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Vaccines for high school and college freshmen

Laura Owens is a freelance writer who specializes in natural health, mood balancing, psychology, social trends and motherhood. She lives in Orlando, Florida. You can reach her at laao@cfl.rr.com or http://lauraowens.wordpress.com.

Vaccines for teens

Vaccines continue to perplex parents concerned about protecting their children against serious diseases yet who want to avoid potential adverse reactions and immunological side effects. Here is some vaccine information for parents to ensure their teens are up to date on their vaccines before they head back to school.

Alternatives to the CDC approach

Parents interested in seeking alternatives to the CDC's vaccine recommendations should speak with their child's pediatrician or consult with physicians open to alternative vaccination schedules. Parents should never make a decision because they feel pressured or bullied about certain vaccines. Some groups advocate avoiding most, if not all, vaccines, while others support vaccinations to prevent serious illnesses, but with a more conservative approach than the CDC's.

Dr. Cornelia Franz, author of Common Sense Pediatrics: Combining Traditional and Alternative Medicine in Everyday Practice, is the founder and owner of the Franz Center in Orlando, a practice that takes an integrative approach to health. Franz supports vaccinating children against serious diseases, yet advocates a more conservative protocol.

Franz's immunization schedule is arranged to cover the meningitis diseases first. She has found that the HIB and Prevnar vaccines have the fewest side effects and recommends the following immunization protocol for teens:

Screen carefully

The Franz Center screens a child's family history for diseases several generations back on both the mother and fathers' side to determine if the child might have risk factors that necessitate a more (or less) aggressive vaccination approach. A strong family history of autoimmune problems might make some individuals more susceptible to adverse reactions to vaccinations.

Limit per visit

The Franz Center administers no more than two shots at a time, but up to three or four vaccines depending on the combination vaccines available.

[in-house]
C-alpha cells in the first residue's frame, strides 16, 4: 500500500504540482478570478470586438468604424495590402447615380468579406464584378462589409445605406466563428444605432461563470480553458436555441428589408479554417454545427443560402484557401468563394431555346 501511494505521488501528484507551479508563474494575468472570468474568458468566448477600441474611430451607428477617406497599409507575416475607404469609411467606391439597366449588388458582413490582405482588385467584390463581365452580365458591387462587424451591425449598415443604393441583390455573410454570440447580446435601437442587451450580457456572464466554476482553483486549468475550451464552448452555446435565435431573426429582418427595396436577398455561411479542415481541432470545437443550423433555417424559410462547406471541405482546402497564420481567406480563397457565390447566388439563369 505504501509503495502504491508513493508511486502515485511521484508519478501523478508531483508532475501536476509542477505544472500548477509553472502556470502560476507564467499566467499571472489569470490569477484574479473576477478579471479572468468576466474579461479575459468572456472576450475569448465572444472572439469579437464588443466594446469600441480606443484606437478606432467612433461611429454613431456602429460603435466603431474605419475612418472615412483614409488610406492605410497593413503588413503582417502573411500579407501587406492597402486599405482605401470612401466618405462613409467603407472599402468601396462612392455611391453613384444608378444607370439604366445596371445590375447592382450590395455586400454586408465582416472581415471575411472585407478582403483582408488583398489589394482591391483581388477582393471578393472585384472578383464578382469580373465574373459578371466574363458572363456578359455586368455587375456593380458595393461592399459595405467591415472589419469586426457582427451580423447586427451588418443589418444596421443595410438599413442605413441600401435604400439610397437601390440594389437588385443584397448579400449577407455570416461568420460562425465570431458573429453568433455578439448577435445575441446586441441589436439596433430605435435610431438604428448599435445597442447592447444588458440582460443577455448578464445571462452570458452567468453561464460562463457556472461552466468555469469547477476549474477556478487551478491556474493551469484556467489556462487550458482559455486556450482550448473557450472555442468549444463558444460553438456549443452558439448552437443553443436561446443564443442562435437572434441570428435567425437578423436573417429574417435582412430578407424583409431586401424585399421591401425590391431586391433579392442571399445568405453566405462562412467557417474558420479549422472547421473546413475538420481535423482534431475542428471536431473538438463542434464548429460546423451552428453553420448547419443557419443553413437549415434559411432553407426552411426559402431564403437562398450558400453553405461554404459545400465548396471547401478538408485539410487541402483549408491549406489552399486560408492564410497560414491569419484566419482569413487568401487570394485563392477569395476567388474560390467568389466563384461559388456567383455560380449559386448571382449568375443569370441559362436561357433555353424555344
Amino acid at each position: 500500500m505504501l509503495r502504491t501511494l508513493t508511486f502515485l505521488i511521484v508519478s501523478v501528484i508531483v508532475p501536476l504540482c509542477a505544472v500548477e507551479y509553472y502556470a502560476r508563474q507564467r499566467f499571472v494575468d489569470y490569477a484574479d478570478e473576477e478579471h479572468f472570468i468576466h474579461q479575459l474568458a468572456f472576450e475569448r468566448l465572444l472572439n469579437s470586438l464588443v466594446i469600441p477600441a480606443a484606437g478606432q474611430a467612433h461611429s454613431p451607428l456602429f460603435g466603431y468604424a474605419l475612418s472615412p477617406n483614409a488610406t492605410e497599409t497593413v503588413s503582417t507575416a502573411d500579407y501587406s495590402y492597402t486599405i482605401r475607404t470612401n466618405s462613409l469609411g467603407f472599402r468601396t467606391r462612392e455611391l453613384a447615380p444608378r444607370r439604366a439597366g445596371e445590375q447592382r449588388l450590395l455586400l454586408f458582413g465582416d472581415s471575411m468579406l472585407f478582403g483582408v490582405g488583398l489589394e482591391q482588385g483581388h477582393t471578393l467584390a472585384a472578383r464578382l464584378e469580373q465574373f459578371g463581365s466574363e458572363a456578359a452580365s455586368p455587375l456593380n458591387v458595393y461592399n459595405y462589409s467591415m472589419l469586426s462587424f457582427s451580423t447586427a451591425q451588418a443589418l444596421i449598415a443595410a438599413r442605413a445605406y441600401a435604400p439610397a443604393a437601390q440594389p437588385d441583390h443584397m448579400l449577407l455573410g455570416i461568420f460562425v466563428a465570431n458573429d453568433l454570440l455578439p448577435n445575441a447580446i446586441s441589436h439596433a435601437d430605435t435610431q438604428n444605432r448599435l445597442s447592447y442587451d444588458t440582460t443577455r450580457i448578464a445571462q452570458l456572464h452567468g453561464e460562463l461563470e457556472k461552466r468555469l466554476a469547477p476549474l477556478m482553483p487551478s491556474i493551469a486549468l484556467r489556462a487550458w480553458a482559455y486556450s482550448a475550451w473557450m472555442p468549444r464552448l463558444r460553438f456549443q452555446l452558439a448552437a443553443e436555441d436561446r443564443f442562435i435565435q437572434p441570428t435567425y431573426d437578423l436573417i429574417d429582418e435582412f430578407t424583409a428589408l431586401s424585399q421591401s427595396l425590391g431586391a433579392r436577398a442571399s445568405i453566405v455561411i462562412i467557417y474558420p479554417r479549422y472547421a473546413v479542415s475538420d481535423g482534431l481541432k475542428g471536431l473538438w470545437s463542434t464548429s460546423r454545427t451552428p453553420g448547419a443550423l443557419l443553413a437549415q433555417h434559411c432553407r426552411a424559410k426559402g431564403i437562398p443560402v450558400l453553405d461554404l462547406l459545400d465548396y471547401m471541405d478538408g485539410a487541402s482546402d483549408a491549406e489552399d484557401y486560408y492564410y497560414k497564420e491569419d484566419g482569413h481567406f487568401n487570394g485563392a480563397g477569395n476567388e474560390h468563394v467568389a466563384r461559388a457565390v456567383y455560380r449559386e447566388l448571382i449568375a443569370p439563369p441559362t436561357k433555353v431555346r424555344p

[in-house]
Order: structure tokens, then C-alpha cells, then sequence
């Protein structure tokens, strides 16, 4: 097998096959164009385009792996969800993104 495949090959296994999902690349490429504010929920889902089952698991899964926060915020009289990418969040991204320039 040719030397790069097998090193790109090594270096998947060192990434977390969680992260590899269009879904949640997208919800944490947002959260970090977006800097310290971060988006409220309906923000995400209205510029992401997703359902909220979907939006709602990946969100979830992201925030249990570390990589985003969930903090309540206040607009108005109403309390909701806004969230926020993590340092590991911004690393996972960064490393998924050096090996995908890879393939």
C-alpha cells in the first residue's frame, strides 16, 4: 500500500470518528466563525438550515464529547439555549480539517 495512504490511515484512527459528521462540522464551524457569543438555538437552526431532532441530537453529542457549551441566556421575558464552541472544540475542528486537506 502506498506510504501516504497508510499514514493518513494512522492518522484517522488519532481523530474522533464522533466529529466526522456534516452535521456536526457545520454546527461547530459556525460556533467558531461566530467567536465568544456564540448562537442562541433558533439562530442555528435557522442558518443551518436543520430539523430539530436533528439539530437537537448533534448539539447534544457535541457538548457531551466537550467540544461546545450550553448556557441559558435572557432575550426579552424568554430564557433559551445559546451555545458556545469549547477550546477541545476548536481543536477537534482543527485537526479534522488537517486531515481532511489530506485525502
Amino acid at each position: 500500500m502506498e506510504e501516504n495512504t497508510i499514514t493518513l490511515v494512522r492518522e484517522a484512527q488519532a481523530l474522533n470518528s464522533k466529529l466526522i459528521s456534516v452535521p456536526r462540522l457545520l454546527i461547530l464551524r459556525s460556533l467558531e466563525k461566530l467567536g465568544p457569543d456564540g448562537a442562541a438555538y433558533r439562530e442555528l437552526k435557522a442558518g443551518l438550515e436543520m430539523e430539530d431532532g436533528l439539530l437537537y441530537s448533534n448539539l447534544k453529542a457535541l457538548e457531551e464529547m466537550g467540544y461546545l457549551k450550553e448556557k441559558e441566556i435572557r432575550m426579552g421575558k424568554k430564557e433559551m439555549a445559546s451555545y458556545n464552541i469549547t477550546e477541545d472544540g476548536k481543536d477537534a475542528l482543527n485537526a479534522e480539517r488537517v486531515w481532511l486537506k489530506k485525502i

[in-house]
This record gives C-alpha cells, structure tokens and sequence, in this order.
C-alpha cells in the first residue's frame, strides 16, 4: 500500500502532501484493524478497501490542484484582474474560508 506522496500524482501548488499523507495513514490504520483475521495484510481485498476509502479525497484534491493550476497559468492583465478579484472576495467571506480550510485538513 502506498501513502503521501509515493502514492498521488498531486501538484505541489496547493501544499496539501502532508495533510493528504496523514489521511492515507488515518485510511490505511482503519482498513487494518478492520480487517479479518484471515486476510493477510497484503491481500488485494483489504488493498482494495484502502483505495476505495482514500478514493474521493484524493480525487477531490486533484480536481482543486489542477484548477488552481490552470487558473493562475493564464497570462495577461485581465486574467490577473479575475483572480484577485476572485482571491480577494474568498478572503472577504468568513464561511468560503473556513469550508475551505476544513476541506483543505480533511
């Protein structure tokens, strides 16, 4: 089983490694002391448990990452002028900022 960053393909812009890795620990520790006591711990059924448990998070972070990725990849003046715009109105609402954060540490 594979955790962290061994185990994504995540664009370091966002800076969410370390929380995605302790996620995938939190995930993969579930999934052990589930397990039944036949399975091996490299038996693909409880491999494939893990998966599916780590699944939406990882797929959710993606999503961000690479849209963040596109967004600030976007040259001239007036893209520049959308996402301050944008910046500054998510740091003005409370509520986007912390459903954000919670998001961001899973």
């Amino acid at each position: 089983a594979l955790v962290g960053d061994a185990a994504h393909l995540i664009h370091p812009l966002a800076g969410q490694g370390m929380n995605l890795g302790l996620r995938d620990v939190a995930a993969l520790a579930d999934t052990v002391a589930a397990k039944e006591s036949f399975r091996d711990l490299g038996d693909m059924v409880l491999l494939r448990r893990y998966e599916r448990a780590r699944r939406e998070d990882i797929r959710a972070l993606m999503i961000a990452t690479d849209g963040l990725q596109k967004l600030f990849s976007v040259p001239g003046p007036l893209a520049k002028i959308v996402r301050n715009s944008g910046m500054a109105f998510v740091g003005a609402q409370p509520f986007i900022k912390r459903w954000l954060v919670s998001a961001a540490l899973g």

Tetanus

If a student receives a puncture or dirty wound, the Franz Center insists that both a tetanus vaccine and Tetanus Immune Globulin (TIG) be given within 72 hours of the injury. A single vaccine does not provide immunity.

Whooping cough/pertussis

Franz recommends the whooping cough or pertussis vaccine because the "P" in the DTaP is back on the rise. Whooping cough is 100 percent transmissible from an infected person to a non-immune person. The people spreading it are actually immunized adults.

Varivax against chickenpox

Franze advises this vaccination if a child has not had chicken pox by age 8. Serious complications from chicken pox are on the rise, such as flesh-eating strep A. Patients with eczema are at increased risk for complications. It is generally recommended that Varivax be given for patients with eczema.

No HPV (Gardisal)

Unlike the CDC, the Franz Center does not recommend this relatively new vaccine.

No flu shot

Many alternative or holistic practitioners do not recommend flu shots. Most believe it's safer and more effective to increase your body's resistance to illness by getting plenty of rest, drinking fluids, washing your hands and, if necessary, taking specific herbal or homeopathic remedies designed to decrease symptoms and speed recovery without side effects.

Regardless of which vaccination schedule parents choose (or refuse) before a child enters high school or college, parents and teens should not be bullied into a decision. Do your homework to become your child's health advocate. In addition, track and report to your child's doctor any strange behavior or side effects your teen experiences after receiving a vaccination.

More on vaccines:


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